So, it was a "Rube," and to my great pleasure it was a genus and species not well documented at all. My guess that we have GUETTARDA COOMBSII is mostly based on W.J. Hayden's pictures of that species' stipules and leaves at http://chalk.richmond.edu/flora-kaxil-kiuic/g/guettarda_coombsii.html
Hayden publishes his Flora of Kaxil-kiuic online. That location is in the eastern Yucatan, and Hayden's work has helped me with many identifications, like this one. However, so far he has no photos of flowers or fruits. Moreover, CICY, the Centro de Investicación Científica de Yucatán, in Mérida -- which provides information about the Yucatan's plants -- only mentions that members of the genus Guettarda are present in the Yucatan, but provides no information or images at all. Elsewhere on the Internet I couldn't find any flower pictures.
So, at this time, on the Internet, our roadside plant is very poorly documented, and here we may be providing pictures and information very hard to come by. That makes me feel good. Even if our plant is something other than Guettarda coombsii, at least by using that name here we're making the information findable to those searching for information about Guettarda and its species.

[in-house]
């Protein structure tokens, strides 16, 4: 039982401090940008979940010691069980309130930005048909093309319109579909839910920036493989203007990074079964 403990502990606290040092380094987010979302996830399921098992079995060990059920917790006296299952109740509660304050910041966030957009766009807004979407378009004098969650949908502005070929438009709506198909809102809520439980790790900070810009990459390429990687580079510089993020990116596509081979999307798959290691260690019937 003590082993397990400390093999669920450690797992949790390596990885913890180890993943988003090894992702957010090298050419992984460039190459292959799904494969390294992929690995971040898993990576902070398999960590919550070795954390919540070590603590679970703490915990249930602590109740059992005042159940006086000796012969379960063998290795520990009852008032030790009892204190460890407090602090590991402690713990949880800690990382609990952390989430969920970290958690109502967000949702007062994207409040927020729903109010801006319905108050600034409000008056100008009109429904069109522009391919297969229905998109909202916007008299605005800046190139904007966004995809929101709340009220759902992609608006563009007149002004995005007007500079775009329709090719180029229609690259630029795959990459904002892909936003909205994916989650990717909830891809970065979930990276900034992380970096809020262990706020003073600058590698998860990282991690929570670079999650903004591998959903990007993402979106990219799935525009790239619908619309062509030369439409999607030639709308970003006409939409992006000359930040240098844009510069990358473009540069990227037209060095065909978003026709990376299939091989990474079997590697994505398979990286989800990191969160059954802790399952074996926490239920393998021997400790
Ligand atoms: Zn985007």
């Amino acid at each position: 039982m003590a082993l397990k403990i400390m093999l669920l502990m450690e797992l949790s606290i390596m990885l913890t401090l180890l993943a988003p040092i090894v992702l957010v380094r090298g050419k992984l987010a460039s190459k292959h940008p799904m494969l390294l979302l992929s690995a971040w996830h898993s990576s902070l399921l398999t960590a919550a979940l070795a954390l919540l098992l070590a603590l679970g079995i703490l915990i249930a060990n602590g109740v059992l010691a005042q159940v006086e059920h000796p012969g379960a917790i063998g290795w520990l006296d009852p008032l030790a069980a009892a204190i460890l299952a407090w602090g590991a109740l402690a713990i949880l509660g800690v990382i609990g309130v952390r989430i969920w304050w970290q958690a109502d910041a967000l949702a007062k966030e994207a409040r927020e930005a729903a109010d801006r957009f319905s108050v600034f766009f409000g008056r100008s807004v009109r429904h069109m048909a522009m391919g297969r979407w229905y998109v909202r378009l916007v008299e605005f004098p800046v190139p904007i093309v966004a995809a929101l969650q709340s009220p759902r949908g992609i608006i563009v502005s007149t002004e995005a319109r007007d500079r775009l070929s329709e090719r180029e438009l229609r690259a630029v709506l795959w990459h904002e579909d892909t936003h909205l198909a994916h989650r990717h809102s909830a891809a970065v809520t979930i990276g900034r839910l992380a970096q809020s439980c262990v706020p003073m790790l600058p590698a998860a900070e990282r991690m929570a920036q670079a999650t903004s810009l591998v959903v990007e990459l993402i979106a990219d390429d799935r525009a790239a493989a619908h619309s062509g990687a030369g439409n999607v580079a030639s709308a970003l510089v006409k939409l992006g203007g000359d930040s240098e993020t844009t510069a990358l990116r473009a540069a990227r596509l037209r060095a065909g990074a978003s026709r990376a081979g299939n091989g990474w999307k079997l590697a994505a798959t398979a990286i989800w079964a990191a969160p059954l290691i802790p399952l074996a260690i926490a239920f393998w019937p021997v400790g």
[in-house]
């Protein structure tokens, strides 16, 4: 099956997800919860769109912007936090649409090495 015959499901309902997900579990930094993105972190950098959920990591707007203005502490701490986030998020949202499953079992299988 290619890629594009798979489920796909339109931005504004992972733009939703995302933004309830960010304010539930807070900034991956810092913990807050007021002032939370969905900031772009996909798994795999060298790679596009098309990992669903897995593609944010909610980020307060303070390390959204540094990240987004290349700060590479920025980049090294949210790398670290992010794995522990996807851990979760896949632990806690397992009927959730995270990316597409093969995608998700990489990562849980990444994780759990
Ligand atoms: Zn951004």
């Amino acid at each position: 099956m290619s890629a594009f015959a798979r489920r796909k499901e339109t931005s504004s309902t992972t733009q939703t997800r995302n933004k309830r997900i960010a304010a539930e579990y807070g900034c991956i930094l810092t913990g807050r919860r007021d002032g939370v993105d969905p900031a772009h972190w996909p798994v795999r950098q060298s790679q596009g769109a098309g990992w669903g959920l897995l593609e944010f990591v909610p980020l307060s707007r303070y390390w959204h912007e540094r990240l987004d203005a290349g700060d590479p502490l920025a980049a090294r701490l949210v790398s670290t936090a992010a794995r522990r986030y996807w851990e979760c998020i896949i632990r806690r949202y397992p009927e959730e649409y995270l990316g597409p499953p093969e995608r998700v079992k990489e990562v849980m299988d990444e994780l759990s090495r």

At http://www.backyardnature.net/mexnat/moringa.htm we introduce Moringa as one of those supertrees offering an impressive array of nutrients as a food tree, and medicinal treatments for everything from diabetes to intestinal worms. On that page I even describe how I grated the Moringa's roots to make something very much like horseradish sauce.
In this year's March 5th Newsletter we looked at the Moringa's flowers. At that time I said that my old Bailey's Manual of Cultivated Plants places the Moringa Family, the Moringaceae, near the Mustard Family, the Brassicaceae. However, we saw that Moringa flowers don't look much like Mustard Family flowers, so we wondered whether the fruits might show more relationship with that family.
Now I can show you some Moringa fruits, at http://www.backyardnature.net/n/17/170625mo.jpg